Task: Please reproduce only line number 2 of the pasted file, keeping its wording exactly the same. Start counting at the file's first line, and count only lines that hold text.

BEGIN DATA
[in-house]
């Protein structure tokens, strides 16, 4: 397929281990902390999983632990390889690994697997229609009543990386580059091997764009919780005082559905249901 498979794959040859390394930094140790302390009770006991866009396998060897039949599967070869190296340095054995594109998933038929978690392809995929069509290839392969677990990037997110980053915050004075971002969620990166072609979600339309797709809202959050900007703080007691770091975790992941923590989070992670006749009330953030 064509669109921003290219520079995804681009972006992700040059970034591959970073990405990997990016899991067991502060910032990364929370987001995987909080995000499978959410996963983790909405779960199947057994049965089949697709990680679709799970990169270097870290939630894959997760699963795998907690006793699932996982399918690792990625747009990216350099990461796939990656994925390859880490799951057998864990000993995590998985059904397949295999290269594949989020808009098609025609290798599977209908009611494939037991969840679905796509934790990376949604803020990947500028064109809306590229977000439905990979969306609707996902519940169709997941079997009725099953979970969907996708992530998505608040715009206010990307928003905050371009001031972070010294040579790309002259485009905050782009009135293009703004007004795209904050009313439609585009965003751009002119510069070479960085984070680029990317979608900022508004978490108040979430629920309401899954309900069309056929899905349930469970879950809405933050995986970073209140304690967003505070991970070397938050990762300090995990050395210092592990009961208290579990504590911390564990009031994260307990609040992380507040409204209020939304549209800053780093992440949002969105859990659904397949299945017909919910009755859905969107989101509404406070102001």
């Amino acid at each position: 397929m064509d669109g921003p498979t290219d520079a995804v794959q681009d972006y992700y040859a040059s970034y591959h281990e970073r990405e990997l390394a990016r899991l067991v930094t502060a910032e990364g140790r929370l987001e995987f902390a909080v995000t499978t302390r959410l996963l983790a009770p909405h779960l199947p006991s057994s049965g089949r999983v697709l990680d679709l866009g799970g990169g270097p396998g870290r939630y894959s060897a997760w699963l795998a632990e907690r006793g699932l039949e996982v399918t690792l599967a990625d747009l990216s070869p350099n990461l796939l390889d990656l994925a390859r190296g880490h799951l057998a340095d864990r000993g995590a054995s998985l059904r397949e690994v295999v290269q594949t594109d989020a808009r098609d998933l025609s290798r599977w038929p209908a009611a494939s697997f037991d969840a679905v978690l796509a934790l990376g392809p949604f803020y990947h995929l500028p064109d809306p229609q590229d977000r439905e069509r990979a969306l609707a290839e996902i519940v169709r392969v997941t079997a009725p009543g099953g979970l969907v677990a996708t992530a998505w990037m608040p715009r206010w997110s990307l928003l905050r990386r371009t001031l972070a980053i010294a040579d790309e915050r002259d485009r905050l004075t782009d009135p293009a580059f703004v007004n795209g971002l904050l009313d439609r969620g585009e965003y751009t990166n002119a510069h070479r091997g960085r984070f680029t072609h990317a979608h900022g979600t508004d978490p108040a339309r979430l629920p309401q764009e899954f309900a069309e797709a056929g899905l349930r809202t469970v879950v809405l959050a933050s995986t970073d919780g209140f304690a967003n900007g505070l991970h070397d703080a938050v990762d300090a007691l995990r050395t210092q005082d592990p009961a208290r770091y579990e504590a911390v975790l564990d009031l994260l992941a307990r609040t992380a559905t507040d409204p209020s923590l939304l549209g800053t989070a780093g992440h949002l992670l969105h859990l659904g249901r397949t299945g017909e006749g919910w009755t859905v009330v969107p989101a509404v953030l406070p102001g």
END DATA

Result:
């Protein structure tokens, strides 16, 4: 397929281990902390999983632990390889690994697997229609009543990386580059091997764009919780005082559905249901 498979794959040859390394930094140790302390009770006991866009396998060897039949599967070869190296340095054995594109998933038929978690392809995929069509290839392969677990990037997110980053915050004075971002969620990166072609979600339309797709809202959050900007703080007691770091975790992941923590989070992670006749009330953030 064509669109921003290219520079995804681009972006992700040059970034591959970073990405990997990016899991067991502060910032990364929370987001995987909080995000499978959410996963983790909405779960199947057994049965089949697709990680679709799970990169270097870290939630894959997760699963795998907690006793699932996982399918690792990625747009990216350099990461796939990656994925390859880490799951057998864990000993995590998985059904397949295999290269594949989020808009098609025609290798599977209908009611494939037991969840679905796509934790990376949604803020990947500028064109809306590229977000439905990979969306609707996902519940169709997941079997009725099953979970969907996708992530998505608040715009206010990307928003905050371009001031972070010294040579790309002259485009905050782009009135293009703004007004795209904050009313439609585009965003751009002119510069070479960085984070680029990317979608900022508004978490108040979430629920309401899954309900069309056929899905349930469970879950809405933050995986970073209140304690967003505070991970070397938050990762300090995990050395210092592990009961208290579990504590911390564990009031994260307990609040992380507040409204209020939304549209800053780093992440949002969105859990659904397949299945017909919910009755859905969107989101509404406070102001």